Cryptocurrency had a banner year in 2020. Bitcoin, in particular, increased significantly in value in 2020. While cryptocurrency used to be a fringe currency, it is becoming more mainstream and there are many types available. As such, the IRS has caught up. Over the last few years, the agency has been more stringent about receiving their fair share. There are several reasons why you should file for cryptocurrency tax.
The IRS Is Becoming Increasingly Insistent
Back in 2019, the IRS sent several thousand letters to those who held cryptocurrency to remind them that they were under legal obligation to pay taxes on the money they make from cryptocurrency and on the income they earn in cryptocurrency. At that time, the IRS stated in a press release, “The IRS is expanding our efforts involving virtual currency, including increased use of data analytics. We are focused on enforcing the law and helping taxpayers fully understand and meet their obligations.”
Now, on the 2020 tax form, on page one, just below where you fill in your vital information, you will find a yes or no question: “At any time during 2020, did you receive, sell, send, exchange, or otherwise acquire any financial interest in any virtual currency?” As this statement is front and center on the form, lying about it and saying you didn’t see it is no longer credible.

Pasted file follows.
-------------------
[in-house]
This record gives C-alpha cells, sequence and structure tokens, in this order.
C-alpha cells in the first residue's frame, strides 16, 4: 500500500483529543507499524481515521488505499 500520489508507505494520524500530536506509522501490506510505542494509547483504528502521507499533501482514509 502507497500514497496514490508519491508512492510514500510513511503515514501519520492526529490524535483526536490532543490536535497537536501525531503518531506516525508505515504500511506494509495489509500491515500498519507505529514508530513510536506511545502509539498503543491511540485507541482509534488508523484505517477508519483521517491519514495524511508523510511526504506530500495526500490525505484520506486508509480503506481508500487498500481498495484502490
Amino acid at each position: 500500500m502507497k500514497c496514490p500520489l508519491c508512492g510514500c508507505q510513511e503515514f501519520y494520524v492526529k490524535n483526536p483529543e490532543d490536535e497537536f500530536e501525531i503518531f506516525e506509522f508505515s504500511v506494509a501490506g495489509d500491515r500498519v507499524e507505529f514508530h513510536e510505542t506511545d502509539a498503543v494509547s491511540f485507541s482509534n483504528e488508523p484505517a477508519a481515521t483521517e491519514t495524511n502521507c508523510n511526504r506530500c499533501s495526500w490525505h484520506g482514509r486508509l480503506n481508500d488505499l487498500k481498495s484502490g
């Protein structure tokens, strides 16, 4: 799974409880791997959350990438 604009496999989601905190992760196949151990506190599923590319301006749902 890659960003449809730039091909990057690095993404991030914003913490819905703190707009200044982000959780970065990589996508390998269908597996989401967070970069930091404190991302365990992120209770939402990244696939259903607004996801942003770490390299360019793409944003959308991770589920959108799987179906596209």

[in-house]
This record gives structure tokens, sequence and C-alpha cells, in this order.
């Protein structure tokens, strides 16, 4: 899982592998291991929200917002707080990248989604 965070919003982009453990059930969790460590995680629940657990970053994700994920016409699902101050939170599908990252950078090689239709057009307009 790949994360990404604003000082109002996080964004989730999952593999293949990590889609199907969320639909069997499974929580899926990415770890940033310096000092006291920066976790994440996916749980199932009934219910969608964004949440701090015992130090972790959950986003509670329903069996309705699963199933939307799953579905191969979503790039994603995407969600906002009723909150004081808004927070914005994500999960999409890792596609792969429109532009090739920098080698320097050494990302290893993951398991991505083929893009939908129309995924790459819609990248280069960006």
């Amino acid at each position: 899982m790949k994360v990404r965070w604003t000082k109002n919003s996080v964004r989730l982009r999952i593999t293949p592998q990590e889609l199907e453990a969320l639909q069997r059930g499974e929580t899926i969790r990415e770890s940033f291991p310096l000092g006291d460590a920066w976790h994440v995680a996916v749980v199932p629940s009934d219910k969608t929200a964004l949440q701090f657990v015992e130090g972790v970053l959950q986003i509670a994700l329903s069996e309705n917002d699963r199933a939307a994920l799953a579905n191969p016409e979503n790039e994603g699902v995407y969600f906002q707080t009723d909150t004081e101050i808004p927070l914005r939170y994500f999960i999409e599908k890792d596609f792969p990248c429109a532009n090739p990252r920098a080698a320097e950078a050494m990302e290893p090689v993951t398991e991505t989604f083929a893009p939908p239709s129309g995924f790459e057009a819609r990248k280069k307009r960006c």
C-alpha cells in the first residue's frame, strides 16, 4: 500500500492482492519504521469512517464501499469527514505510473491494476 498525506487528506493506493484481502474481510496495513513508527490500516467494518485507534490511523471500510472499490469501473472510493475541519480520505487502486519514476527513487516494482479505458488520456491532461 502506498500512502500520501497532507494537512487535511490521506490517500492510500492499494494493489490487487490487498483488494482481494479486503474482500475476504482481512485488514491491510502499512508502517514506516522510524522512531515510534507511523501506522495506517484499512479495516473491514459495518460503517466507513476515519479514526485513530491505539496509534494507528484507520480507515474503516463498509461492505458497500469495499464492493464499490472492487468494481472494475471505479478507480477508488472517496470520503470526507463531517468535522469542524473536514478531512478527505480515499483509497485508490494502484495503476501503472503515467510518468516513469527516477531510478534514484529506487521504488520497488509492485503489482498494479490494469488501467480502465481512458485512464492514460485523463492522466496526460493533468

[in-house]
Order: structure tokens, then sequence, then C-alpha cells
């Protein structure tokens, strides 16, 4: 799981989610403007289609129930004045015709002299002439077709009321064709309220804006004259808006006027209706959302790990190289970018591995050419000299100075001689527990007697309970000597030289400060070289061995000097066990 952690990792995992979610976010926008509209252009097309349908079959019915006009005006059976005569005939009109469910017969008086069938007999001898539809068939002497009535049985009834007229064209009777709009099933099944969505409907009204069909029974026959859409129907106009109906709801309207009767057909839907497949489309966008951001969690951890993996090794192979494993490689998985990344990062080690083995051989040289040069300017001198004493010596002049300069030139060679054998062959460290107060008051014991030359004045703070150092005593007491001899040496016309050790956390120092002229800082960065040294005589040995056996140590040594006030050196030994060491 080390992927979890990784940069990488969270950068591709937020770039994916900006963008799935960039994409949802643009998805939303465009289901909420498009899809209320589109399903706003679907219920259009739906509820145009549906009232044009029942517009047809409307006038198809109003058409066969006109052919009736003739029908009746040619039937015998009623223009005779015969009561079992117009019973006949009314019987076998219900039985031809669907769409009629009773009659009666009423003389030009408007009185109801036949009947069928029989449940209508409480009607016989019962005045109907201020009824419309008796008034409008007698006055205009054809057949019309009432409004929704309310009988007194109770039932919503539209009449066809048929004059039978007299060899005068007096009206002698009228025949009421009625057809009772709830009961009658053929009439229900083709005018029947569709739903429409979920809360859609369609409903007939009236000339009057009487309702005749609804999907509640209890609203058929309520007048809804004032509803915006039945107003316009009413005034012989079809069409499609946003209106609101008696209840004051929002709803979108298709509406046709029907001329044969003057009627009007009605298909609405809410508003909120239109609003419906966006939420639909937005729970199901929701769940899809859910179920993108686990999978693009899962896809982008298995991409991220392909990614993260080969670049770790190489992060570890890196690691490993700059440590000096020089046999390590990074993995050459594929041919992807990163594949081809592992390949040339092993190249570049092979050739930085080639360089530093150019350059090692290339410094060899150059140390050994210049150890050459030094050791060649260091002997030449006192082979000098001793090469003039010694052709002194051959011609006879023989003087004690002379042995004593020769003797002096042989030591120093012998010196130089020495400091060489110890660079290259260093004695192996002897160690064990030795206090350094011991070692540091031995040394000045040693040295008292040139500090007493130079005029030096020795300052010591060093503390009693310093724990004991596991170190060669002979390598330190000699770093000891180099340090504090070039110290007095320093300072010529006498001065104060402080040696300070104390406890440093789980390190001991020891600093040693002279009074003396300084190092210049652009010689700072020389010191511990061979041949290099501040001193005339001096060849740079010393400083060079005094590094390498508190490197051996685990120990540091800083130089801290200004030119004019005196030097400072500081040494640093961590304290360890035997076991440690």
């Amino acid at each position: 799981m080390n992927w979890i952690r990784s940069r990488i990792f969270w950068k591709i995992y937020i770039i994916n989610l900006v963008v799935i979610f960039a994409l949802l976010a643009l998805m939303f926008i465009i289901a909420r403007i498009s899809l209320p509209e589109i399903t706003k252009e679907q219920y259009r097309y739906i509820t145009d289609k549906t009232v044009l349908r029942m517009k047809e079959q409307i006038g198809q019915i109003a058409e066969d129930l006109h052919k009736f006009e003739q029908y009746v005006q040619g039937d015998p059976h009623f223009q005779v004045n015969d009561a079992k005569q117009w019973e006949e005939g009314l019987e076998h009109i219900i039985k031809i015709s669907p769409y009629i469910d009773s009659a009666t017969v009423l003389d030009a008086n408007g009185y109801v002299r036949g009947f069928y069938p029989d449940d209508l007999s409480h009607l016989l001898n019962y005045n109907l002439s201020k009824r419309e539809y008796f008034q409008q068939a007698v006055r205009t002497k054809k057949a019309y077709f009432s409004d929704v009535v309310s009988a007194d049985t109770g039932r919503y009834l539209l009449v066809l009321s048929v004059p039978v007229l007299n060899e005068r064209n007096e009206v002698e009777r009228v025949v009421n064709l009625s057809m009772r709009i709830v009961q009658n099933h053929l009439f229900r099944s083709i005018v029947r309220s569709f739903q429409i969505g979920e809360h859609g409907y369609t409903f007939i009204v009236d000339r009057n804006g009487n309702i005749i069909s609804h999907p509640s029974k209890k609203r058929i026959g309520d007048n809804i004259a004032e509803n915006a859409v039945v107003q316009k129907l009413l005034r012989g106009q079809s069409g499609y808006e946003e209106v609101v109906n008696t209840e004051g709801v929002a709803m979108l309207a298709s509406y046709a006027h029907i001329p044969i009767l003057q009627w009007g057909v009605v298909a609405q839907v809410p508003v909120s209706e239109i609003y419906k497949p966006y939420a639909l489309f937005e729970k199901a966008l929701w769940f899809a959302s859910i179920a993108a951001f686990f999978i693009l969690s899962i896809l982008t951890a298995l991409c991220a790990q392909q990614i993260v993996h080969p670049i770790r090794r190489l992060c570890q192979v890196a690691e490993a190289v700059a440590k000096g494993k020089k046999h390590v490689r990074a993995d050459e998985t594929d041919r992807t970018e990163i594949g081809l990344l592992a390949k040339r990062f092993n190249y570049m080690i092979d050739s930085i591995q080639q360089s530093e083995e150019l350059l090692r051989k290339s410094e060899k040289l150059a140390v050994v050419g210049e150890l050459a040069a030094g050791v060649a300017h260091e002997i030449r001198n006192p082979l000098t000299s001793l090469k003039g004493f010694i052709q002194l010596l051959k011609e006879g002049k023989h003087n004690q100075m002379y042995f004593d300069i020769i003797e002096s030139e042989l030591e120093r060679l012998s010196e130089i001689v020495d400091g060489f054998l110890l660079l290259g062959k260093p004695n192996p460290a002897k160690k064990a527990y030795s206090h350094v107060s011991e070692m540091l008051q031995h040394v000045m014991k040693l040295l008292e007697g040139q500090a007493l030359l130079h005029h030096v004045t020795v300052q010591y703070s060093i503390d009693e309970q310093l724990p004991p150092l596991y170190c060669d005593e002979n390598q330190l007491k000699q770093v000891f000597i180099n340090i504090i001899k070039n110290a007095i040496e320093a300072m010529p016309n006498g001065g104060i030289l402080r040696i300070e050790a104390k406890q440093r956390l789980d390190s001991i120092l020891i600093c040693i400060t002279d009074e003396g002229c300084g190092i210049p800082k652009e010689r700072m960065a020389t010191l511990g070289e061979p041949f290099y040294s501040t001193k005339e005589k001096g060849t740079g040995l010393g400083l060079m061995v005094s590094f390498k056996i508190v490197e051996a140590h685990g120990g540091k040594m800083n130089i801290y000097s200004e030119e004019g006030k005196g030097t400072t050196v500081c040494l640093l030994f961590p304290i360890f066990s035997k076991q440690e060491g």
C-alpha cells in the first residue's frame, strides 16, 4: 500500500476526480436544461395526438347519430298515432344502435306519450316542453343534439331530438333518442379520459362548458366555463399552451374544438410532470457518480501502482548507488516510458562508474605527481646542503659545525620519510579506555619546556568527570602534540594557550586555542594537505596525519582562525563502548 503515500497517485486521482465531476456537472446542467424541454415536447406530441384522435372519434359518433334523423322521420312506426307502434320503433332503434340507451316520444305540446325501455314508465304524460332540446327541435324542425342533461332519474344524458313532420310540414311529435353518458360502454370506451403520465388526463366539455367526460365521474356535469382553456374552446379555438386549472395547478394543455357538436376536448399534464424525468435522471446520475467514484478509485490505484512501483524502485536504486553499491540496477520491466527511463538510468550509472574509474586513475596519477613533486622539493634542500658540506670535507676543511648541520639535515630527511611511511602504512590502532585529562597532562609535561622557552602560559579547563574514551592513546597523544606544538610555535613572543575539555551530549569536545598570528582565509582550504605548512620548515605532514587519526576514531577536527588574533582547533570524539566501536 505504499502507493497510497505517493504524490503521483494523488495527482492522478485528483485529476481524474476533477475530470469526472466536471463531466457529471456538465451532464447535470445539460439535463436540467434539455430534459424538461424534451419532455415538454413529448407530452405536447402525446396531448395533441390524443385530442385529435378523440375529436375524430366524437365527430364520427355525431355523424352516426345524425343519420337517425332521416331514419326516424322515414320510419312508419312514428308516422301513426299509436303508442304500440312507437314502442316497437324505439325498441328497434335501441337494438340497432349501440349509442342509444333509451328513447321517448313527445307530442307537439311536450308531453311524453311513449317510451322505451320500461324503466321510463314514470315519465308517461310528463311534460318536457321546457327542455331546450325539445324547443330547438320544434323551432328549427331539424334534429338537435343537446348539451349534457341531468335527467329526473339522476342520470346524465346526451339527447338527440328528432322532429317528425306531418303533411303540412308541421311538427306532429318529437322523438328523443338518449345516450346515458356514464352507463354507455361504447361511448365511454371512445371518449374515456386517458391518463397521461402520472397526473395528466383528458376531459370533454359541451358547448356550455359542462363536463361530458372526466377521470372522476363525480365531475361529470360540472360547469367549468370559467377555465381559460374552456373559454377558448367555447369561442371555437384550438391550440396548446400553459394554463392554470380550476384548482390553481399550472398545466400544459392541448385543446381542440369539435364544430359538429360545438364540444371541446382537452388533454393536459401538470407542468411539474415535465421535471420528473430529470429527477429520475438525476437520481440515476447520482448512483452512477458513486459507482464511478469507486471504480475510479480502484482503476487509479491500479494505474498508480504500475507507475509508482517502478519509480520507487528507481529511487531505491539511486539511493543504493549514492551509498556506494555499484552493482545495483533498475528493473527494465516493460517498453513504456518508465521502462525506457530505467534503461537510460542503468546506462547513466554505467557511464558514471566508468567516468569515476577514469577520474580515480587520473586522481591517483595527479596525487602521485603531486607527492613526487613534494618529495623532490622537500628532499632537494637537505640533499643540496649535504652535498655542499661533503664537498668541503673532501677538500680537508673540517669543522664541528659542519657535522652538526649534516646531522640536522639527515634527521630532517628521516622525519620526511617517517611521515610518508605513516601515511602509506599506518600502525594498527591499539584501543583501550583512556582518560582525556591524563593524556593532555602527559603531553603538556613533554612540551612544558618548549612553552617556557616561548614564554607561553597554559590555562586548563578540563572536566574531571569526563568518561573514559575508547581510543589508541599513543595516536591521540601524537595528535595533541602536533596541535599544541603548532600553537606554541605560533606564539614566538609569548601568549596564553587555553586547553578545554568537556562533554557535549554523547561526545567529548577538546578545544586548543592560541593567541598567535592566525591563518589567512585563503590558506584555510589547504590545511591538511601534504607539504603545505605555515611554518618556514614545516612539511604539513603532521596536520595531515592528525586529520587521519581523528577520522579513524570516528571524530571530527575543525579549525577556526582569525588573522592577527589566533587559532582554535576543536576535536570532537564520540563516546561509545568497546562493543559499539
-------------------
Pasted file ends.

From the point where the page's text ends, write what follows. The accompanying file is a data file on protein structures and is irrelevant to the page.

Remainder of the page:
You Are Legally Obligated
Just as you are legally obligated to report income earned during a tax year as well as capital gains received, you are legally obligated to report income paid via cryptocurrency and gains realized from selling cryptocurrency.
But, that also means you can report losses on cryptocurrency if you sell at a loss. You will need to use IRS Form 8949 to report your loss. However, you must sell before you report this loss. If you simply continue to hold the cryptocurrency, but it has lost value, you cannot report it.
Having said that, you are expected to keep track of and report gains, losses, and income yourself. You may receive a 1099-K if you had more than 200 transactions or $20,000 in gross proceeds. Anything less than that, and you will not receive a 1099-K. However, just because you didn’t receive a form doesn’t mean you don’t have to report any transactions.
Cryptocurrency Doesn’t Always Appear on Your Taxes
You can mark that yes, you did have a financial interest in any virtual currency and still not have a taxable event. That happens if you have cryptocurrency but did nothing with it this year; you just held it.
One of the main reasons why you should file for cryptocurrency tax is because the IRS has made a question about cryptocurrency front and center on the tax form. In addition, you don’t want to risk legal repercussions for hiding the money you may have been paid or earned through cryptocurrency.
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